Canada, never in my life before have I so badly wanted to your lukewarm Molson Canadian beer spilled all over me while in the midst of the hugs and chaos of a rowdy national celebration. I had a different experience with the golden goal here in Dar es Salaam, but it had the same effect…going to bed that night feeling so proud. Let me tell you how it went down in Dar…

There's no place like home, there's no place like home

Gord Downie of the unapologetically Canadian band Tragically Hip perfectly captured the “where where you when Paul Henderson scored the goal…” moment that defined a generation of hockey fans and Canadians who were old enough to witness the 1972 Summit Series. The song Fireworks by the Tragically Hip from which the lyrics of this blog post title are taken is a bit more of a love song than a hockey song but it’s the way those time period references capture Henderson’s series winning goal that I always loved.  Now we have our new golden goal moment thanks to the 2010 Vancouver Olympics but I think the hockey verses above still ring true for what went down Sunday afternoon. Pamoja Canada.

In Dar es Salaam, Tanzania we three Canadians roommates gathered and even invited some American friends to come along just because a little competitive rivalry makes any game a bit more fun to watch. With the 11 hour time difference to Vancouver it made it difficult to see any of the 2010 Games live so we weren’t guaranteed we could find it but I’d seen some Olympic highlights on the satellite feeds in Dar es Salaam’s Irish Pub so that was our best bet. At 11:15pm local time (no need to arrive at the pub 4 hours early like the stories I hear from Canada) we rushed into the Irish Pub and searched in vain through the channels for the game. Alas, DST satellite here in Africa didn’t get the NBC feed (desperate times call for desperate measures… you can always watch the game on mute I suppose). We stuck around awhile watching when some highlights came on in hopes they would show updates from the game but no luck. Phone calls home and text messages provided the updates…1-0 Canada!, 2-0 Canada, USA scores..2-1 Canada….at 1am the highlights show is done and we decide to head home to try to follow score updates online.

An expletive laden SMS comes through informing us of the USA’s tying goal in the final minute. It’s going to overtime in the Olympic gold medal game and here we are hitting the refresh button on a website. There are the people and things that I miss very much over here, but I’m not generally someone who gets homesick easily. That said, I really, really wished I was back home to be a part of this. Our internet connection via a USB stick is slow and can’t handle a lot of the crazy graphics, advertisements, game trackers, and videos on the official site so we use some other website but the updates still come through slow and the screen doesn’t tell us what is happening…only 2-2 in overtime every refresh.

Then there’s a ping of a new SMS message and we know something has happened. The screen refreshes and we see 3-2 Canada but I don’t really react until Jer reads out the text seconds later…CROSBY IS GOLDEN. CANADA WINS.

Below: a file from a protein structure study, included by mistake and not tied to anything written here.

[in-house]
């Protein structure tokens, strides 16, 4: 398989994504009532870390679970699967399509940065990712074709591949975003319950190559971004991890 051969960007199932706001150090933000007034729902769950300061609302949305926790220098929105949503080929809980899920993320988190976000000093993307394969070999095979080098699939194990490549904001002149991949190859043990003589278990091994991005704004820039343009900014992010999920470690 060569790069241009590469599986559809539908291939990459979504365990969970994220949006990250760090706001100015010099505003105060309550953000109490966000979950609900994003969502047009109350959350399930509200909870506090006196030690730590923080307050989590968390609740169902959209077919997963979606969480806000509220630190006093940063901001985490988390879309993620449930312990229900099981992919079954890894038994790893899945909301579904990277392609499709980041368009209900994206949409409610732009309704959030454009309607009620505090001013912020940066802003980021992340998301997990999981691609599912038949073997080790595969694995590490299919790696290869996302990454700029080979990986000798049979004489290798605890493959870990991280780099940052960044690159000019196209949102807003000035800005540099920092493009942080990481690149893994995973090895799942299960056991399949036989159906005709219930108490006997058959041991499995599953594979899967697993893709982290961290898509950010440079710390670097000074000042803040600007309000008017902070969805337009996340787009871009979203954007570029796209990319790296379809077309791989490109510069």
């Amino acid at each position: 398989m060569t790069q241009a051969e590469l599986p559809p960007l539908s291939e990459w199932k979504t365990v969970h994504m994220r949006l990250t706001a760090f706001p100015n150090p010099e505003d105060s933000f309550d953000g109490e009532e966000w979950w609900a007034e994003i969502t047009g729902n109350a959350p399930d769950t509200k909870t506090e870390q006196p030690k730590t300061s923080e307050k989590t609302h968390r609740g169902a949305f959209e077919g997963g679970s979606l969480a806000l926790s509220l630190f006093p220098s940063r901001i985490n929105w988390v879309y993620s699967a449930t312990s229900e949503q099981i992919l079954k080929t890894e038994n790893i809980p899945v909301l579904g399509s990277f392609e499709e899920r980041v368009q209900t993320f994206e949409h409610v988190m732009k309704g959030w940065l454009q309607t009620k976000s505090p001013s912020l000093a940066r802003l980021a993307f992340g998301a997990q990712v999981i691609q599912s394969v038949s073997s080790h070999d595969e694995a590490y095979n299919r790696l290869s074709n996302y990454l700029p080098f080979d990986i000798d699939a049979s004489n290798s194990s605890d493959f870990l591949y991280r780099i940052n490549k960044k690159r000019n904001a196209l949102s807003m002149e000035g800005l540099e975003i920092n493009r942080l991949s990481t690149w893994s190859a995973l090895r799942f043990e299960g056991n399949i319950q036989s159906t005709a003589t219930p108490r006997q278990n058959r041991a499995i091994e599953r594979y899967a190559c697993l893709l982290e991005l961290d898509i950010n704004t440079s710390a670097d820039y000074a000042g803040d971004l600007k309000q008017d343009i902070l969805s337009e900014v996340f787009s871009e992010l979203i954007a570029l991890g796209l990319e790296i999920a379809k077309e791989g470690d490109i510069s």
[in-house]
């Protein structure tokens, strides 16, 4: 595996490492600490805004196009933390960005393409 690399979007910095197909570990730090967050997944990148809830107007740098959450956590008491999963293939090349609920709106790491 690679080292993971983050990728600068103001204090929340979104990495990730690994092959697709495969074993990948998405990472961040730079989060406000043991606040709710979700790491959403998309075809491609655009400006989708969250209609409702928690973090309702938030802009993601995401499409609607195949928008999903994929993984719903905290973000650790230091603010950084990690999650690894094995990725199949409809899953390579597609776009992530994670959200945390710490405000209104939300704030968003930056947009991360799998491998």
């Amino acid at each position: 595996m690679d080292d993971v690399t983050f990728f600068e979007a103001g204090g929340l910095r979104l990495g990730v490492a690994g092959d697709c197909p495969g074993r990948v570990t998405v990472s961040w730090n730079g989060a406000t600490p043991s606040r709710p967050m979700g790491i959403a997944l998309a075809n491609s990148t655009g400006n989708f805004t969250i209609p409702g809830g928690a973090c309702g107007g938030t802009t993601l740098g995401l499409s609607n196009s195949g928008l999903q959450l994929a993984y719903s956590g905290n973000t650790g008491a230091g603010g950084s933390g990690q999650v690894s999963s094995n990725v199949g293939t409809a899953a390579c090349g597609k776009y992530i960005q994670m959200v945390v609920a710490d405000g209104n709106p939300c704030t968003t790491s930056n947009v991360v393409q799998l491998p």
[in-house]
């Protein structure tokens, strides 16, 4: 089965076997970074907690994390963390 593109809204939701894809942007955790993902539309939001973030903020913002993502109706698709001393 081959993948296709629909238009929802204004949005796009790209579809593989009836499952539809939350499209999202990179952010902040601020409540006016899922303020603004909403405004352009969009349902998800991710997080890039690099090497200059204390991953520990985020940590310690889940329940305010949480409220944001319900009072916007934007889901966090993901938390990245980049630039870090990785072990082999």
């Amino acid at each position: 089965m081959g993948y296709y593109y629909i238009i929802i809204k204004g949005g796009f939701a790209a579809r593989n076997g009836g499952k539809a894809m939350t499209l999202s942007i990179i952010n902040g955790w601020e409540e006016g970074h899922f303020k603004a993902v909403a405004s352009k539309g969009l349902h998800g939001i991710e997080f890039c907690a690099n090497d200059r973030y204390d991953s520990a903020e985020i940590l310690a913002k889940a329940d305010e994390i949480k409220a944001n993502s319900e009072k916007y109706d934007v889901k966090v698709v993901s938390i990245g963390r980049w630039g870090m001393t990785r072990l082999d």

...I think this means we just won gold

The beer spilled in the up and down jumping at the moment of joy was missing as was the sounds of car horns erupting in the streets around us. There were no random strangers to hug in joy and no crazy costumes or flags to run out into the street waving. Just some fist pumps and sighs of relief before heading off to bed. All in all, it was still cool to be a part of it, although not the way I would have wanted, but in our own forced and unique way.

I read this article the next day on TSN saying that the game was the most watched television event in Canadian history. No real surprise there, but it was estimated that 80% of the country watched some part of the gold medal game! That is a pretty mind boggling percentage, I mean we can’t manage to get a 60% turnout our federal elections; to pull 80% of a nations population together for one event speaks volumes about how Canadians rallied together around these Olympic games and around this hockey team. I would be interested to find out if there has been any other sporting event in the world that has ever garnered such a high national participation rate…(I know it was a game that people watched on tv, so perhaps participation is a strong word, but I have no doubt that everyone who was there watching felt a part of that game and so the passive watched or viewed is perhaps an equally inadequate way to describe it).

“If there’s a goal that everyone remembers, it was back in ol’ 72

We all squeezed the stick and we all pulled the trigger

and all I remember is sitting beside you”


When Sidney Crosby yelled for the puck and took that give and go pass from Iginla out of the corner, he had a whole nation that was calling for the puck with him. When he felt it hit his stick, we all squeezed the stick and when he released the shot, he had 26.5 million Canadians pulling that trigger. I read afterwards that Crosby said he just shot the puck before he had a chance to even look up. It doesn’t surprise me that it went in. He had the whole country watching and willing that puck into the net.